Take one extra moment

This is always a bittersweet time in the softball world. On the one hand, you have the excitement of post-school season tournaments, the culmination of a year’s worth of hard work in college and many high schools.

At the same time, you also have the ends of careers. High school seniors who play in the spring and who don’t plan to play in college (or the summer) are looking at their last high school games. College players who aren’t going pro, or playing in a women’s fastpitch league, are also getting ready to hang up their spikes – or more accurately leave them at home plate.

For both groups, it’s been a lot of years of going to practices, playing games, working on skills, rinse and repeat. Those who played travel ball also had endless summer weekends where they spent all day at the ballfield, then went back and crashed at a budget-rate hotel only to get up early and do it again. It all sort of runs together after a while.

But now, it’s coming to an end. That’s probably difficult to fathom – the end. Most probably haven’t processed yet what it really means. Sure, they know no more practices, putting up with angry coaches or the drama that often seems to accompany team sports. But it also means that they will no longer be doing something that once came as naturally as breathing.

Sure, they can join a local summer league and play slow pitch. But it’s not quite the same. The speed and competitiveness that comes with school or travel ball just won’t be there. It’s the difference between looking at a photo of the Mona Lisa and actually standing in front of it.

So to all those who are about to play their final games I have this bit of advice. When the last out is recorded and your fastpitch career is done, don’t just pack up your gear and rush to your cars. Take a moment to drink it all in.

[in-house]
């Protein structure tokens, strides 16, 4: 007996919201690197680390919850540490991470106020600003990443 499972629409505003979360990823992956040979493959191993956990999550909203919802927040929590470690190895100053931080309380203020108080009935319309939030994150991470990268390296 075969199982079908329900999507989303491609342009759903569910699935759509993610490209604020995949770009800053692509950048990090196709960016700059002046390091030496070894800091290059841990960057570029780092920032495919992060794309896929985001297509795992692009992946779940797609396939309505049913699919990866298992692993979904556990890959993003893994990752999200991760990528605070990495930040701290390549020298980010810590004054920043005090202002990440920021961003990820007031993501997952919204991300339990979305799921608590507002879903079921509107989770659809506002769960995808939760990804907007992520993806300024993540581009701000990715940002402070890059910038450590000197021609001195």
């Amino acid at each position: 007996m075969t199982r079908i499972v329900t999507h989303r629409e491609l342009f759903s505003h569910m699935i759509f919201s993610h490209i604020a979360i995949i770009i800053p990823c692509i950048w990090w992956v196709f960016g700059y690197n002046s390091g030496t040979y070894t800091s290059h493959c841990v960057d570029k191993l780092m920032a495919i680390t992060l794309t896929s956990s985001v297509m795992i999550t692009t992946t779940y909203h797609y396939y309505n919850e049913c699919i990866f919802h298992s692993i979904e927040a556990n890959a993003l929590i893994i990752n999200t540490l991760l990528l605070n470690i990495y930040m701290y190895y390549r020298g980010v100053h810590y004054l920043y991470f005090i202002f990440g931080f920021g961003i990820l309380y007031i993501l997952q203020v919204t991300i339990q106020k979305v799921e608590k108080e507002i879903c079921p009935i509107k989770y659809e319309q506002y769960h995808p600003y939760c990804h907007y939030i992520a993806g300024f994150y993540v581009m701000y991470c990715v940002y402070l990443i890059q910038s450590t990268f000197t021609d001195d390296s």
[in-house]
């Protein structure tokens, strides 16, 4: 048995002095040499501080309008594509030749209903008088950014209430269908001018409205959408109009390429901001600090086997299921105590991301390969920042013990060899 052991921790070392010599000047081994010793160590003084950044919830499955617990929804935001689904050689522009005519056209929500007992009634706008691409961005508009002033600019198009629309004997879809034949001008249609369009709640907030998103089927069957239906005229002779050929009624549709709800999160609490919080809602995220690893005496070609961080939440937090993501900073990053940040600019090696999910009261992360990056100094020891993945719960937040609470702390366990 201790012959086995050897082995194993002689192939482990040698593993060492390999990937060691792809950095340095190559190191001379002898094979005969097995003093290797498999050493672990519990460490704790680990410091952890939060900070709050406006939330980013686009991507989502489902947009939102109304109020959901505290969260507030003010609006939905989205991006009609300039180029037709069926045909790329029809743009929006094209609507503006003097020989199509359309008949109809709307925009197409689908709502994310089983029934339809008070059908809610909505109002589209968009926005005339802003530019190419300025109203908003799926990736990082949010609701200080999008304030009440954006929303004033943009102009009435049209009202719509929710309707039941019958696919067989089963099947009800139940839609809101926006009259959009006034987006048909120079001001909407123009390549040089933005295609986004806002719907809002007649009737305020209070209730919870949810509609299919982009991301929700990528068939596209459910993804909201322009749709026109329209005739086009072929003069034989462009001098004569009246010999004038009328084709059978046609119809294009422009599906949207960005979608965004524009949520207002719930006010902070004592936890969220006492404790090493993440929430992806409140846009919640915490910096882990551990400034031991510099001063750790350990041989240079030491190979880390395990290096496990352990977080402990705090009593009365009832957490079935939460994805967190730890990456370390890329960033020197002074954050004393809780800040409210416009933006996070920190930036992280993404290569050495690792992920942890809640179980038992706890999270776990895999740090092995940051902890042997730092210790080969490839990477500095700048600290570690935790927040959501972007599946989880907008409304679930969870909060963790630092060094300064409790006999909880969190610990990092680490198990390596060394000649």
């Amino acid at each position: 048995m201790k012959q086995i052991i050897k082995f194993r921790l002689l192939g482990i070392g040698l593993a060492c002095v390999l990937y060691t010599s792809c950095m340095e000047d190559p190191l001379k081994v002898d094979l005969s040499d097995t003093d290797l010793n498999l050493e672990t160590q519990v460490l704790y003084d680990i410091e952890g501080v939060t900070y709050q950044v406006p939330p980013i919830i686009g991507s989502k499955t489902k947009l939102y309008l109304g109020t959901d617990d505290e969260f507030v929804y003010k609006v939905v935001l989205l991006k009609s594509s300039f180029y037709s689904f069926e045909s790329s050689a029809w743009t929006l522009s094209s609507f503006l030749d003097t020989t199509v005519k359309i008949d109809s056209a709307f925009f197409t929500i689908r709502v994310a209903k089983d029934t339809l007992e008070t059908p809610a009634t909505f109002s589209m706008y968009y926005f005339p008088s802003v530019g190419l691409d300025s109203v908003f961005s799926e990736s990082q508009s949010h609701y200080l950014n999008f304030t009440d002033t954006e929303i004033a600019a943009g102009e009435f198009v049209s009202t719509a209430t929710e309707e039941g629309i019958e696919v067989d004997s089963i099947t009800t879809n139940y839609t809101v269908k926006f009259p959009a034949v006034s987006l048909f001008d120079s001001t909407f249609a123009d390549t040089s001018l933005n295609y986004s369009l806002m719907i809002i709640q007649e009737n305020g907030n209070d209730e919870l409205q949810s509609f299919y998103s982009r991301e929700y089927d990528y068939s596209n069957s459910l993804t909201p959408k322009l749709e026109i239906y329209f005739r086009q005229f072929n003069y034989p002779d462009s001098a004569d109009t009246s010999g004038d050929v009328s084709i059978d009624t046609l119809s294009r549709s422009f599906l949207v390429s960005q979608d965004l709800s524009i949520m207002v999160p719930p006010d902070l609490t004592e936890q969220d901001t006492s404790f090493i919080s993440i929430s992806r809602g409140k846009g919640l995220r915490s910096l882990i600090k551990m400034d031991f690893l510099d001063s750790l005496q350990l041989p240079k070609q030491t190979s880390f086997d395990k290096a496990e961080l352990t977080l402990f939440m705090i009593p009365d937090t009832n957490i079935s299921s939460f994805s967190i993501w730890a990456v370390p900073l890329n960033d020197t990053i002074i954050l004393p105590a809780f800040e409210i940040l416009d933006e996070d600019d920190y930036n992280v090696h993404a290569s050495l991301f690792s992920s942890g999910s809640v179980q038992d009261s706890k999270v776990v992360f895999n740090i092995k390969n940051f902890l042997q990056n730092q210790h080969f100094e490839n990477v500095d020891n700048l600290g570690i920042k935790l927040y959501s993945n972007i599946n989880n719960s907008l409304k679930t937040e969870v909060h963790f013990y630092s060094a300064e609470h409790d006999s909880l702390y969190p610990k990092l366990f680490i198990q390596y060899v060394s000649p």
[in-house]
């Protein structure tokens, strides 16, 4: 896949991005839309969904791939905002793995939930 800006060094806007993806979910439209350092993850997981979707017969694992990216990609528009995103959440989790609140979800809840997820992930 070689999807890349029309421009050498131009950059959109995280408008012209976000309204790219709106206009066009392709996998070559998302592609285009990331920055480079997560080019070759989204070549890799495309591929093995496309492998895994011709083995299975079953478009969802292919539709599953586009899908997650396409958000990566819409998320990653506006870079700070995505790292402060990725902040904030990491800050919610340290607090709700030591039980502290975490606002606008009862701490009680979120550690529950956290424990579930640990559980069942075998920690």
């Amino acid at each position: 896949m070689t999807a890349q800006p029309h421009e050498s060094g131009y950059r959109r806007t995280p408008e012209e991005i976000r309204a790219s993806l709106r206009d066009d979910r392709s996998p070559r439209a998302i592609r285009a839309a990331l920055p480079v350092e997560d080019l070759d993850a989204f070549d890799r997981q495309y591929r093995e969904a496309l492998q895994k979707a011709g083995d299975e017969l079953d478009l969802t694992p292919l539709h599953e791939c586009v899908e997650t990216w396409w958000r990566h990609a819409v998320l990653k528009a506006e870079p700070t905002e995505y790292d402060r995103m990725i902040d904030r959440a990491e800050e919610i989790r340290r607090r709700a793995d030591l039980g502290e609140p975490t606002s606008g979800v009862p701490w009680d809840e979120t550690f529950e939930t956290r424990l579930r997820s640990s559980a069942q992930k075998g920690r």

Savor the sights, the sounds, and many of the smells of the field. Look at your well-worn glove, or the nicks and scuffs on your batting helmet. Take a good look at your teammates, and think of all those you played with in the past – especially when you were little and just trying to figure out what to do and where to go.

If there isn’t another game starting right away, walk out on the field once last time as a fastpitch player and look around. Think about all the good times you had, and all that you accomplished throughout your career. Because once you leave the field, you’ll never quite be the same.

And that’s true even if you plan to coach. A coach’s perspective is very different than a player’s. You’re a part of the team, but you’re still separate from it.

As they say in the movie Moneyball, we’re all told someday we can no longer play this game. We just don’t always realize what that means.

Be proud of what you did, and know that it was part of something special. Someday you’ll be glad you took those few extra minutes to realize how special it was.

Advertisements

About Ken Krause

Ken Krause has been coaching girls fastpitch softball for nearly 20 years. Some may know him as a contributing columnist to Softball Magazine, where he writes Krause's Korner -- a regular column sponsored by Louisville Slugger. Ken is also the Administrator of the Discuss Fastpitch Forum, the most popular fastpitch discussion forum on the Internet. He is currently a Three Star Master Coach with the National Fastpitch Coaches Association (NFCA), and is certified by both the Amateur Softball Association (ASA) and American Sports Education Program (ASEP). Ken is a private instructor specializing in pitchers, hitters, and catchers. He teaches at North Shore Baseball Academy in Libertyville, IL and Pro-Player Consultants in McHenry, IL.

Posted on May 23, 2014, in College softball, General Thoughts. Bookmark the permalink. 3 Comments.

  1. Well said!!! That is all I can offer

    Like

  2. Thank you for such a heartfelt post. I’m a mom of one going out and another going in. Very bittersweet!

    Like

  3. Thanks, Bill. Glad you found it meaningful.

    Like

Leave a Reply

Fill in your details below or click an icon to log in:

WordPress.com Logo

You are commenting using your WordPress.com account. Log Out / Change )

Twitter picture

You are commenting using your Twitter account. Log Out / Change )

Facebook photo

You are commenting using your Facebook account. Log Out / Change )

Google+ photo

You are commenting using your Google+ account. Log Out / Change )

Connecting to %s

%d bloggers like this: